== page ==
After her return to Hollywood, she was determined to play Chinese characters that were not stereotypes, but it was a losing battle. To escape the hateful racism, she lived in Europe for a few years.

Since U.S. law did not allow her to marry the Caucasian man she loved, and she was afraid that if she married a Chinese man he would force her to give up acting since Chinese culture judged actresses to be the same as prostitutes, she never married.

Anna May Wong smoked and drank too much. She died of a heart attack in Santa Monica, California at age 56.

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Lloyd Lofthouse is the award-winning author of My Splendid Concubine [3rd edition]. When you love a Chinese woman, you marry her family and culture too. This is the love story Sir Robert Hart did not want the world to discover.

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The Importance of FACE to the Chinese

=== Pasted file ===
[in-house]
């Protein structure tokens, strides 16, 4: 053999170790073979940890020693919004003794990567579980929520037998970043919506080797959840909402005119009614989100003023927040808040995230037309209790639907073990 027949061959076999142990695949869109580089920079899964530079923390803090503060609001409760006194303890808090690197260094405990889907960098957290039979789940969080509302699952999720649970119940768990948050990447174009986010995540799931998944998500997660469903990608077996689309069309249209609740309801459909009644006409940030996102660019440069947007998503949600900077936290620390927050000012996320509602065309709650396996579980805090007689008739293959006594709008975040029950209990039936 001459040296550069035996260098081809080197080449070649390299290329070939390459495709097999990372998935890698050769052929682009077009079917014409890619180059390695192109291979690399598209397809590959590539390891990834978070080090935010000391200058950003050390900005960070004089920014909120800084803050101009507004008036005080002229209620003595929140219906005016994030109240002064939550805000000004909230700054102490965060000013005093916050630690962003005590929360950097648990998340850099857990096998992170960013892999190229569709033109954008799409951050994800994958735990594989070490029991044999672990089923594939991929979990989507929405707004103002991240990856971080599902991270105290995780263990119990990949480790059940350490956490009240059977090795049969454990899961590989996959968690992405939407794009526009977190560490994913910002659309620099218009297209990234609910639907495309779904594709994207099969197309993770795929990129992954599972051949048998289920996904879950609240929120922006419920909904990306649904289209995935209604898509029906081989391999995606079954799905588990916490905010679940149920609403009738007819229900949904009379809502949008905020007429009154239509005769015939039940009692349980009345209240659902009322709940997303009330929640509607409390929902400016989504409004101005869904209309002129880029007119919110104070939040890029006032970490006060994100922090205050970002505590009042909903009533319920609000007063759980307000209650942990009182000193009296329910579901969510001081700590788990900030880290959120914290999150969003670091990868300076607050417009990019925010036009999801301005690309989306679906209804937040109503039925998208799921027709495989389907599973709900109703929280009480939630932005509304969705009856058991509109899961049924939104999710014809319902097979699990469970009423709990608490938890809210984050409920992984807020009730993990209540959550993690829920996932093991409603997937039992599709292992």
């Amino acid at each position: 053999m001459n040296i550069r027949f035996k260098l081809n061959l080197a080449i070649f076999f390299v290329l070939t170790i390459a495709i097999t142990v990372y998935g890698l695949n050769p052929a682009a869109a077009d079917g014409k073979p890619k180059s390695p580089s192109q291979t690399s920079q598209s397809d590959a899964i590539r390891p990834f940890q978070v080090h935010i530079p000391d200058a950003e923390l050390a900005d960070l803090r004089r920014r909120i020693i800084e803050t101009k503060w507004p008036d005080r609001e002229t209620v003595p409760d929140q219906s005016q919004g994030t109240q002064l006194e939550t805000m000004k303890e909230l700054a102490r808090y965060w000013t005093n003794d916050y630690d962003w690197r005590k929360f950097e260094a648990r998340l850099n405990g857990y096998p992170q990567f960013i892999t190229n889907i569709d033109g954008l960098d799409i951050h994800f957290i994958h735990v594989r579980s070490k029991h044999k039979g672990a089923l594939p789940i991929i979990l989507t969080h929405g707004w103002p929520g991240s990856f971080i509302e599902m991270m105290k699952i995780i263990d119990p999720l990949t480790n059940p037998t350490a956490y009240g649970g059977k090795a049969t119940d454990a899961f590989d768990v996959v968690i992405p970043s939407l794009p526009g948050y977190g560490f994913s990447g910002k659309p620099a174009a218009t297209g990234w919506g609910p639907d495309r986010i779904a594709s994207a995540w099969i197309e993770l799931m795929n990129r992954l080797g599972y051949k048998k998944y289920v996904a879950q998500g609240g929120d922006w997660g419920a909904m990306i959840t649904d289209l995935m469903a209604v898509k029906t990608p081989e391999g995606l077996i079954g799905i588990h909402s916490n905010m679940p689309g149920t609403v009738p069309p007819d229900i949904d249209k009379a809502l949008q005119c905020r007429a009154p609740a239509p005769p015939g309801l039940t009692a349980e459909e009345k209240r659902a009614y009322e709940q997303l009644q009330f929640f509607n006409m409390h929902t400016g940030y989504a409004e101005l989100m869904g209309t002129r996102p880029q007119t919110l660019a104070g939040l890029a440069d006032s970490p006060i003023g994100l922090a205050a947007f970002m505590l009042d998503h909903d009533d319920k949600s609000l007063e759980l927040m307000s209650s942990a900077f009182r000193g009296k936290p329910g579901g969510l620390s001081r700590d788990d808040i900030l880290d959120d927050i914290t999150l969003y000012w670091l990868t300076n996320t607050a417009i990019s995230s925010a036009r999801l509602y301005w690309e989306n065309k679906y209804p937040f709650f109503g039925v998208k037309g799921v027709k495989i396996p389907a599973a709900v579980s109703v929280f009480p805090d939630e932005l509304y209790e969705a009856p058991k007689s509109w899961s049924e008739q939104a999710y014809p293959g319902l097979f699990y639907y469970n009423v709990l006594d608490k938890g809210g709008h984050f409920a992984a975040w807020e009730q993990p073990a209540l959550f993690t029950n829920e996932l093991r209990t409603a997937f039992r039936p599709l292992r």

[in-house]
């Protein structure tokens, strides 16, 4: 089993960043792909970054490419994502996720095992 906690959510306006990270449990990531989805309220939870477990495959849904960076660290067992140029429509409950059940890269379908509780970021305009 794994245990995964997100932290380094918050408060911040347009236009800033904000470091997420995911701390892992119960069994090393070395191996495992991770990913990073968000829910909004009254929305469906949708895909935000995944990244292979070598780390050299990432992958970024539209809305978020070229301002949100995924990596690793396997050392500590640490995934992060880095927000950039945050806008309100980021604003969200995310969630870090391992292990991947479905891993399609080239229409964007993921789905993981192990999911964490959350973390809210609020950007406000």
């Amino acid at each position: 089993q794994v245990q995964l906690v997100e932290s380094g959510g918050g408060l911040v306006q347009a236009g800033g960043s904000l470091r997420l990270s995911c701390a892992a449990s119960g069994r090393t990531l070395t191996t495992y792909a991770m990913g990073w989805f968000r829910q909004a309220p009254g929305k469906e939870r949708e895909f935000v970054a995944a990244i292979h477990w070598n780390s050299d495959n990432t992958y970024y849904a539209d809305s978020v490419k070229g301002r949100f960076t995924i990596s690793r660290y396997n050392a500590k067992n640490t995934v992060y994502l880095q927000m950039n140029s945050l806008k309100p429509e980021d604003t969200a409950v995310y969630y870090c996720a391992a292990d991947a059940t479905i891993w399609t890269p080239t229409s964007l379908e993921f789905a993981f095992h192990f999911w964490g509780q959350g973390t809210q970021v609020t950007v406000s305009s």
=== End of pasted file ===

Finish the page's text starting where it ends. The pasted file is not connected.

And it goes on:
July 29, 2014

No, this is not about how a person looks or Botox or face-lifting creams or hairstyles, or tanning salons, or the desire to have a rounder, paler moon face—the standard of beauty to most Chinese.

What I am writing about in this post is the meaning and importance of face to most Chinese

In China, if you do something considered disgraceful, like getting divorced, that may be considered a loss of face for everyone in the family—not just for the individual.

Lin Yutang wrote in My Country and My People, “It is easier to give an example of Chinese ‘face’ than to define it.

Lin Yutang said, “The ‘face’ is psychological and not physiological.  Interesting as the Chinese physiological face is, the psychological ‘face’ makes a still more fascinating study.  It is not a face that can be washed or shaved, but a ‘face’ that can be ‘granted’ and ‘lost’ and ‘fought for’ and ‘presented as a gift’.”

For instance, when our daughter was a pre-teen, we went on weekend hikes in the hills behind our home. The end of the hike led to a large park across the street from the La Puente Mall. On one fateful day, when she was nine or ten, she was the first to discover a dead man. She came running back with a shocked look to tell us about what she had seen.

It turned out the dead man was an architect from Taiwan and his company had gone broke. His loss of face for failing had driven him to take an extension cord from his mother’s house, find a suitable tree in an isolated portion of that park, and hang himself.

He was dead when we reached him.